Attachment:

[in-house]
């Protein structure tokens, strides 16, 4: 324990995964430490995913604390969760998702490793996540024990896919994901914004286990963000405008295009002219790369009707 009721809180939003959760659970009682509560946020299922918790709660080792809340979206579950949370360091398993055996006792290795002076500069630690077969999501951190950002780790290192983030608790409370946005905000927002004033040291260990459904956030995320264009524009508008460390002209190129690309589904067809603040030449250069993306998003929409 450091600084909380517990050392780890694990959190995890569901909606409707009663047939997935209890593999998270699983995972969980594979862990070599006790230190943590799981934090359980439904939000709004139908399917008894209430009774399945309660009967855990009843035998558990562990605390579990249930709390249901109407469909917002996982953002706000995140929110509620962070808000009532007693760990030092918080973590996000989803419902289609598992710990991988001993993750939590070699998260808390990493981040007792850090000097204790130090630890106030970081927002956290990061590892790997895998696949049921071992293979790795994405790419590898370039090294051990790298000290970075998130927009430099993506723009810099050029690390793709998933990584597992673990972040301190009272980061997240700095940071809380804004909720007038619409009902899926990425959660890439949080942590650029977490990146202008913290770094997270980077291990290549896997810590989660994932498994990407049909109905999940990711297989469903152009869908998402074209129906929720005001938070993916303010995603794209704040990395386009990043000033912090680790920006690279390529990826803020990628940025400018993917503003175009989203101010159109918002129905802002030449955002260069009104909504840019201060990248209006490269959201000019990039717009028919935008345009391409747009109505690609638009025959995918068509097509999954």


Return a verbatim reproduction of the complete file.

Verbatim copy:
[in-house]
């Protein structure tokens, strides 16, 4: 324990995964430490995913604390969760998702490793996540024990896919994901914004286990963000405008295009002219790369009707 009721809180939003959760659970009682509560946020299922918790709660080792809340979206579950949370360091398993055996006792290795002076500069630690077969999501951190950002780790290192983030608790409370946005905000927002004033040291260990459904956030995320264009524009508008460390002209190129690309589904067809603040030449250069993306998003929409 450091600084909380517990050392780890694990959190995890569901909606409707009663047939997935209890593999998270699983995972969980594979862990070599006790230190943590799981934090359980439904939000709004139908399917008894209430009774399945309660009967855990009843035998558990562990605390579990249930709390249901109407469909917002996982953002706000995140929110509620962070808000009532007693760990030092918080973590996000989803419902289609598992710990991988001993993750939590070699998260808390990493981040007792850090000097204790130090630890106030970081927002956290990061590892790997895998696949049921071992293979790795994405790419590898370039090294051990790298000290970075998130927009430099993506723009810099050029690390793709998933990584597992673990972040301190009272980061997240700095940071809380804004909720007038619409009902899926990425959660890439949080942590650029977490990146202008913290770094997270980077291990290549896997810590989660994932498994990407049909109905999940990711297989469903152009869908998402074209129906929720005001938070993916303010995603794209704040990395386009990043000033912090680790920006690279390529990826803020990628940025400018993917503003175009989203101010159109918002129905802002030449955002260069009104909504840019201060990248209006490269959201000019990039717009028919935008345009391409747009109505690609638009025959995918068509097509999954």